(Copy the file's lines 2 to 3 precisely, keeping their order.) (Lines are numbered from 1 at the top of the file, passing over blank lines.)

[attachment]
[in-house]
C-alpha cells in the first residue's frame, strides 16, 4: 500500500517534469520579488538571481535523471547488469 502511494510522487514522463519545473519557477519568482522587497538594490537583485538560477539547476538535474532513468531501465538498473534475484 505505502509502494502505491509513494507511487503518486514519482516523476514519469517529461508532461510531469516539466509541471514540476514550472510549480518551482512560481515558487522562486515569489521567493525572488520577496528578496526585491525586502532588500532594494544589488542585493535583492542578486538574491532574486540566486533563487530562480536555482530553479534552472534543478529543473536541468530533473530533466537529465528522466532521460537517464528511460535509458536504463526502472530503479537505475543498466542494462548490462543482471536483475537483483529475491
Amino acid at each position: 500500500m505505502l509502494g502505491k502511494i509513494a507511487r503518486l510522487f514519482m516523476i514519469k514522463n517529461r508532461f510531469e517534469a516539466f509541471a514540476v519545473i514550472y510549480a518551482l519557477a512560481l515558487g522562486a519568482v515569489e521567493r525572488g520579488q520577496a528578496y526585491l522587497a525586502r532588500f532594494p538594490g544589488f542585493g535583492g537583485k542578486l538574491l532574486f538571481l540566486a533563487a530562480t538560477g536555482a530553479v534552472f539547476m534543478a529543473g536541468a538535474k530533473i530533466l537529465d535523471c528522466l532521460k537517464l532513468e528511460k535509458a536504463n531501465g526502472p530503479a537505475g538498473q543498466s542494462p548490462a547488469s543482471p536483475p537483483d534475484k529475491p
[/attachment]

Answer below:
C-alpha cells in the first residue's frame, strides 16, 4: 500500500517534469520579488538571481535523471547488469 502511494510522487514522463519545473519557477519568482522587497538594490537583485538560477539547476538535474532513468531501465538498473534475484 505505502509502494502505491509513494507511487503518486514519482516523476514519469517529461508532461510531469516539466509541471514540476514550472510549480518551482512560481515558487522562486515569489521567493525572488520577496528578496526585491525586502532588500532594494544589488542585493535583492542578486538574491532574486540566486533563487530562480536555482530553479534552472534543478529543473536541468530533473530533466537529465528522466532521460537517464528511460535509458536504463526502472530503479537505475543498466542494462548490462543482471536483475537483483529475491
Amino acid at each position: 500500500m505505502l509502494g502505491k502511494i509513494a507511487r503518486l510522487f514519482m516523476i514519469k514522463n517529461r508532461f510531469e517534469a516539466f509541471a514540476v519545473i514550472y510549480a518551482l519557477a512560481l515558487g522562486a519568482v515569489e521567493r525572488g520579488q520577496a528578496y526585491l522587497a525586502r532588500f532594494p538594490g544589488f542585493g535583492g537583485k542578486l538574491l532574486f538571481l540566486a533563487a530562480t538560477g536555482a530553479v534552472f539547476m534543478a529543473g536541468a538535474k530533473i530533466l537529465d535523471c528522466l532521460k537517464l532513468e528511460k535509458a536504463n531501465g526502472p530503479a537505475g538498473q543498466s542494462p548490462a547488469s543482471p536483475p537483483d534475484k529475491p